Lower winds and a break in the recent period of unsettled weather saw me return to South Milton again this morning. The day started with a sighting of an animal running ahead of the car down the access road to the reserve. From a distance I had thought to myself “that cat has a very fat backside” but as I got closer realised that it was actually a young badger.
I had decided to start by the ringing hut at the seaward end of the reserve as the net rides there are easier to maintain with increased salinity stopping anything but phragmites from growing. Previously, soft mud had prevented safe access but the ground had firmed up and the rides were quickly cleared of sprouting reeds. It was just as I finished this work that I heard a strange rushing noise in the reeds. Increasing in volume and apparently heading straight towards me, it was unlike anything I have heard there before. As it reached a crescendo two adult Roe Deer dashed across the net ride and they and the sound faded away into the distance as quickly as they had arrived.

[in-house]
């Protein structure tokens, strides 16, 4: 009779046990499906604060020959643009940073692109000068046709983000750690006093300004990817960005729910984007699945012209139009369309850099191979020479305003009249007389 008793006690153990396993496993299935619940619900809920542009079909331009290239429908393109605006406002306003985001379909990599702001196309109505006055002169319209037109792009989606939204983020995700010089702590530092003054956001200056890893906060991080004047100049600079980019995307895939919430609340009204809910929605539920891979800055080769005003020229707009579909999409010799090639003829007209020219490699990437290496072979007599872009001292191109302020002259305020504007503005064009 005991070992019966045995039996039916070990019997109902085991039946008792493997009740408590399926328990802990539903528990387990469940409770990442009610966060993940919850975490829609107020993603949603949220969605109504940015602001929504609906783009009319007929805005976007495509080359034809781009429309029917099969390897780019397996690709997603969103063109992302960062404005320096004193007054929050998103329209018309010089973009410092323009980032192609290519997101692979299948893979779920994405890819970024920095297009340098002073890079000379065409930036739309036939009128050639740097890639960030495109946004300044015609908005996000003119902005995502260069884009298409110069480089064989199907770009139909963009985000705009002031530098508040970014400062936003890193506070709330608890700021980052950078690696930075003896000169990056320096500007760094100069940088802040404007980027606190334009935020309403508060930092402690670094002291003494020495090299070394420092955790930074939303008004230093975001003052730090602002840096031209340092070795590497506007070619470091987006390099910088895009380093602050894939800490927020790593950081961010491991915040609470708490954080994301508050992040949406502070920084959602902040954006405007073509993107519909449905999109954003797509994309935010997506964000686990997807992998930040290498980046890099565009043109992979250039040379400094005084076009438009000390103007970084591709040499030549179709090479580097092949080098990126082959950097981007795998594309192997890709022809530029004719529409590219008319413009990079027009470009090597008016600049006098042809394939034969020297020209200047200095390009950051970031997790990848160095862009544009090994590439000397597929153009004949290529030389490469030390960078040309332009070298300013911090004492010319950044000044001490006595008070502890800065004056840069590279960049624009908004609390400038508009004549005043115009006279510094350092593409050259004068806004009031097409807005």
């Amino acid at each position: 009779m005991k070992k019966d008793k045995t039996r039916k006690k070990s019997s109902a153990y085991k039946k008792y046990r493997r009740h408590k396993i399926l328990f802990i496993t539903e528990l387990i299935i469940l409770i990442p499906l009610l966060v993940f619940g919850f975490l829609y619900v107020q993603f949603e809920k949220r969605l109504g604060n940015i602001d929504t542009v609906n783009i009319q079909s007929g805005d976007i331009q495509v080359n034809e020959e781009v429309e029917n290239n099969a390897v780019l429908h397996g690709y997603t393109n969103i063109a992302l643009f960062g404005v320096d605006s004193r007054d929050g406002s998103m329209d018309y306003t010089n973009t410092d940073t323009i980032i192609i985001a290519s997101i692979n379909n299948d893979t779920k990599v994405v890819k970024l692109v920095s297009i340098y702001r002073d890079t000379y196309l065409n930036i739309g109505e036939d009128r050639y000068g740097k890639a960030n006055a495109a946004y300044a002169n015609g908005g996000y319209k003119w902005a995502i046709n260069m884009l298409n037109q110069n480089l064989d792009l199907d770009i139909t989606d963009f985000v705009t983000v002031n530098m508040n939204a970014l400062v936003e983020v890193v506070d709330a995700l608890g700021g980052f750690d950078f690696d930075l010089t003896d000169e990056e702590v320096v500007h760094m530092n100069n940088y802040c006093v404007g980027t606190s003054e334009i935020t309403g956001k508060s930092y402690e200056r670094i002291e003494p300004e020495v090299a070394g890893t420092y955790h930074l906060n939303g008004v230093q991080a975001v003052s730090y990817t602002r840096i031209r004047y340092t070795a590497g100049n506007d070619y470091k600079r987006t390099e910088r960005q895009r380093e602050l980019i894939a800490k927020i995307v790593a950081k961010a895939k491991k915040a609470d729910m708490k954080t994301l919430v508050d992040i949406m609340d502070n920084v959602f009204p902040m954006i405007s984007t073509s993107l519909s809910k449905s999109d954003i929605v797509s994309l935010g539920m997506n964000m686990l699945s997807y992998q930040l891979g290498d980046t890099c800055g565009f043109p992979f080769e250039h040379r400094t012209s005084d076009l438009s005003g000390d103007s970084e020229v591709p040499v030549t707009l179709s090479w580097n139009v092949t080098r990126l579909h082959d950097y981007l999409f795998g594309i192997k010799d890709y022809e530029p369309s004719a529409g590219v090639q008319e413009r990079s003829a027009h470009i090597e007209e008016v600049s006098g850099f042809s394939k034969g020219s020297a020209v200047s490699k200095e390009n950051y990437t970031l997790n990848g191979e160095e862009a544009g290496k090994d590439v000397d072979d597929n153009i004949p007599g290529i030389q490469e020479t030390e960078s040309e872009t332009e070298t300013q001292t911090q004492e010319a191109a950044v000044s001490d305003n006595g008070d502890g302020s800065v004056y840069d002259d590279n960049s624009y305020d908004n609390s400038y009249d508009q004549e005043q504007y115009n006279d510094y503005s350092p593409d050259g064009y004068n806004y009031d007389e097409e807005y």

The ringing was not particularly productive so, after two hours, I packed up and transferred to the eastern end of the reserve. It wasn’t much better here. The colder weather during the latter half of May seems to have impacted on the timing of the breeding season and fledglings have yet to appear. There were plenty of adult birds carrying food though so hopefully breeding has been delayed rather than disastrous. Highlight of the day was two new Reed Buntings. Final total: 18 birds – 1 Blackbird, 1 Blackcap, 1 Blue Tit, 1 Chiffchaff, 1 Great Tit, 2 Reed Bunting, 7 Reed Warbler, 1 Sedge Warbler and 3 Wren.